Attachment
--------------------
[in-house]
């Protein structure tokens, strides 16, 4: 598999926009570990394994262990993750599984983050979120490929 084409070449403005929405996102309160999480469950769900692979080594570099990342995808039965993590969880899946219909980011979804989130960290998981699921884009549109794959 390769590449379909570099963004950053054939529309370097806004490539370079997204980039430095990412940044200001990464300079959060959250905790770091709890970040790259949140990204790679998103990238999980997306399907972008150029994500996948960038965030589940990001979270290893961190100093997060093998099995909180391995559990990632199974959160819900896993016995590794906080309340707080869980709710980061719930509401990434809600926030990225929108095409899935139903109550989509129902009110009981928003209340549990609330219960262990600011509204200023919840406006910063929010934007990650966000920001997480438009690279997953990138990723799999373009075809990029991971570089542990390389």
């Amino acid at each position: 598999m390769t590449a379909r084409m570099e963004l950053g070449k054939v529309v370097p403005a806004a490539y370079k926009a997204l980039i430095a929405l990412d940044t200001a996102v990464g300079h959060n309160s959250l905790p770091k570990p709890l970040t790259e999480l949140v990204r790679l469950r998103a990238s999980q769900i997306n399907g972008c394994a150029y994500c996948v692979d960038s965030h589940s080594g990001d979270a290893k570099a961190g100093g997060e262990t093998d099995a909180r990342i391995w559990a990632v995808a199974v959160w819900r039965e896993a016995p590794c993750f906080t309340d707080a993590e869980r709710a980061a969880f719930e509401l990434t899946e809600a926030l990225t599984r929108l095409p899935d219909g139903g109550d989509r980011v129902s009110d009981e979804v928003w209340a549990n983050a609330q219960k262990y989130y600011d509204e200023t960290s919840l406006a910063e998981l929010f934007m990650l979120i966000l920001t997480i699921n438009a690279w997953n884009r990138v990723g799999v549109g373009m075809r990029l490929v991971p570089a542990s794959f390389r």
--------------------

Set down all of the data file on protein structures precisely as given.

[in-house]
């Protein structure tokens, strides 16, 4: 598999926009570990394994262990993750599984983050979120490929 084409070449403005929405996102309160999480469950769900692979080594570099990342995808039965993590969880899946219909980011979804989130960290998981699921884009549109794959 390769590449379909570099963004950053054939529309370097806004490539370079997204980039430095990412940044200001990464300079959060959250905790770091709890970040790259949140990204790679998103990238999980997306399907972008150029994500996948960038965030589940990001979270290893961190100093997060093998099995909180391995559990990632199974959160819900896993016995590794906080309340707080869980709710980061719930509401990434809600926030990225929108095409899935139903109550989509129902009110009981928003209340549990609330219960262990600011509204200023919840406006910063929010934007990650966000920001997480438009690279997953990138990723799999373009075809990029991971570089542990390389």
């Amino acid at each position: 598999m390769t590449a379909r084409m570099e963004l950053g070449k054939v529309v370097p403005a806004a490539y370079k926009a997204l980039i430095a929405l990412d940044t200001a996102v990464g300079h959060n309160s959250l905790p770091k570990p709890l970040t790259e999480l949140v990204r790679l469950r998103a990238s999980q769900i997306n399907g972008c394994a150029y994500c996948v692979d960038s965030h589940s080594g990001d979270a290893k570099a961190g100093g997060e262990t093998d099995a909180r990342i391995w559990a990632v995808a199974v959160w819900r039965e896993a016995p590794c993750f906080t309340d707080a993590e869980r709710a980061a969880f719930e509401l990434t899946e809600a926030l990225t599984r929108l095409p899935d219909g139903g109550d989509r980011v129902s009110d009981e979804v928003w209340a549990n983050a609330q219960k262990y989130y600011d509204e200023t960290s919840l406006a910063e998981l929010f934007m990650l979120i966000l920001t997480i699921n438009a690279w997953n884009r990138v990723g799999v549109g373009m075809r990029l490929v991971p570089a542990s794959f390389r």